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My first lawsuit – part 2

** This follows from the previous blog post**

A week later a 10 pound package came for me in the mail – it was a copy of the patient’s entire medical record. It took me almost an hour to find the part that had to do with the paralysis event, but as I read through the chart I saw my note and then gasped.

My note was simple: it documented my physical exam findings, the time I first found him paralyzed, the time I called the surgical team, the time it took them to get to the patient’s room. It was all clearly written and nicely documented. But the entry just above mine was from a nurse who had apparently turned the patient earlier that morning to wash his posterior. She noted that the patient was having some neck pain afterwards and that she had given him some Tylenol.

Then came my note.

And then came another note from the nurse, dated 3 months after the incident, and labeled “addendum:”

“Paged Dr. Jones to evaluate patient with complaint of inability to move lower extremities. Dr. Jones responded that she would examine him after rounds. I told Dr. Jones that it was an emergency but she said the patient would need to wait.”

I was horrified. That’s not at all what happened – the nurse was clearly afraid that she would be held responsible since she was the one who had moved the patient earlier that morning, possibly displacing his (recently operated upon) spine and causing a bleed. She obviously wrote the note to make it look as if the irreversible paralysis was due to the slowness of my response.

And so I felt helpless and very afraid – is this what will end my medical career? I thought about all my years of training, how careful I always tried to be, how much I cared for my patients – and would it all end with this insanity?

As it turned out, I had to prepare for a deposition. I studied every angle of the case, read every piece of the chart, sweated it out for many weeks. And then I got another call from the lawyer one day: “They’re settling out of court. You don’t have to come in. Just forget about it.”

I was relieved, but angry. I also felt very sorry for the patient. But most of all I wondered about the legalities of practicing medicine – how vulnerable we docs are, how a complication can be seen as malpractice… and how another healthcare professional can be so damaging. Sometimes practicing medicine scares me – lives are at stake, and even the best intentions can lead to life-altering events.

This post originally appeared on Dr. Val’s blog at

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5 Responses to “My first lawsuit – part 2”

  1. ValJonesMD says:

    Yeah, isn’t that amazing that they allowed such a late addendum? I was also very surprised. Does every hospital have their own rule about addendums, or is there a legal standard? I have no idea – but it’s really scary.

  2. Anonymous says:

    What has happened to the nurse?

  3. Anonymous says:

    I guess nobody knows what happened to the nurse. If there are no consequences for this kind of dishonest, self-serving behavior, it will just continue.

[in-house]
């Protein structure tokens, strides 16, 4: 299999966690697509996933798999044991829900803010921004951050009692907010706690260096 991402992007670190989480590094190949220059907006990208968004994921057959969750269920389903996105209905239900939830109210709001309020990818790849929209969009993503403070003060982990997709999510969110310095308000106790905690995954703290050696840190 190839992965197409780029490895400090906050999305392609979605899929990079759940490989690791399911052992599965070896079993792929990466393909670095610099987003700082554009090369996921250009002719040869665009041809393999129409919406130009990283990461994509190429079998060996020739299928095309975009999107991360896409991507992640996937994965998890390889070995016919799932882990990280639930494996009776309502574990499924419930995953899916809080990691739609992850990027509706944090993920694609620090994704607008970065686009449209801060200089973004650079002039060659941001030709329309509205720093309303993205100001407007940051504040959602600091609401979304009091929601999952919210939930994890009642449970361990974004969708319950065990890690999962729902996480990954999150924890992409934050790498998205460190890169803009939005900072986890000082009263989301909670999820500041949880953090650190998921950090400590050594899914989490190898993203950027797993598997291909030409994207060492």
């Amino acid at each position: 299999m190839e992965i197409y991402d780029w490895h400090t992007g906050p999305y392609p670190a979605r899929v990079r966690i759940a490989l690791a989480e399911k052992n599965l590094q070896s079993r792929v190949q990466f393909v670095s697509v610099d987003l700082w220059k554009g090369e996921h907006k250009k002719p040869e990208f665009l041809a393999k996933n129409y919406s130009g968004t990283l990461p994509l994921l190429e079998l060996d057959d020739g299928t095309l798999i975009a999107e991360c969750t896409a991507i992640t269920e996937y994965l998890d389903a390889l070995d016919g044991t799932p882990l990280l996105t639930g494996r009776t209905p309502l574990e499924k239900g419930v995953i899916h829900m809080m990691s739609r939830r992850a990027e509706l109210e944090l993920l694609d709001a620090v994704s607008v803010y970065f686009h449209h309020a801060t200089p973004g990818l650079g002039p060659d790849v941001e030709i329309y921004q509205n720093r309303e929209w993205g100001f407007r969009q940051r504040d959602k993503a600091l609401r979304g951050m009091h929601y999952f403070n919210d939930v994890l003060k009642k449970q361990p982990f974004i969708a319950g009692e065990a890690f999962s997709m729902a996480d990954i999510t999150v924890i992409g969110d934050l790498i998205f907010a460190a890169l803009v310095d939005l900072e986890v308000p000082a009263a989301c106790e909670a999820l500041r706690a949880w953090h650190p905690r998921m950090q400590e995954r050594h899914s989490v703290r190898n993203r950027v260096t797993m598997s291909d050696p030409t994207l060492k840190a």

4. ValJonesMD says:

    Nothing happened to the nurse (as far as I know – I’ve heard that she’s still working at the hospital). Since the case never went to trial, there were no consequences for her. The hospital attorney did tell me that her note strengthened the patient’s case and that it caused the flurry of investigation that resulted in the settlement. While I am very sympathetic to the patient who had a terrible (and unexpected) outcome – the physicians in this case did nothing wrong. In fact, there’s no way to know if the nurse’s moving the patient had anything to do with his bleed either. Sometimes these things happen spontaneously.

  5. bebev says:

    I really feel sorry for Dr Jones, having to deal with her first experience in a law suit. I am sure that both she and the nurse were feeling very vulnerable, and I would guess that the truth of the matter would probably rest somewhere between their two stories. But, if Dr Jones felt helpless and very afraid…perhaps she might give more than a passing thought to how really helpless and afraid that poor patient must have felt!!!! Having had some experience as a patient having spinal surgeries, I can tell you that it takes a real act of faith and courage to put ones self in the hands of even the most competent and caring surgeon. I would like to think that if I had had such a “life altering event”, that my Dr’s first thought would be more along the lines of “How can I help this patient and how can I prevent this happening to another patient?”…instead of “I sure hope this won’t hurt me legally.” Yes, some patients are law suit crazy, but I wonder how many law suits are filed in an effort to just get someone to admit that perhaps they had erred and that they genuinely are sorry that the patient has been further injured.

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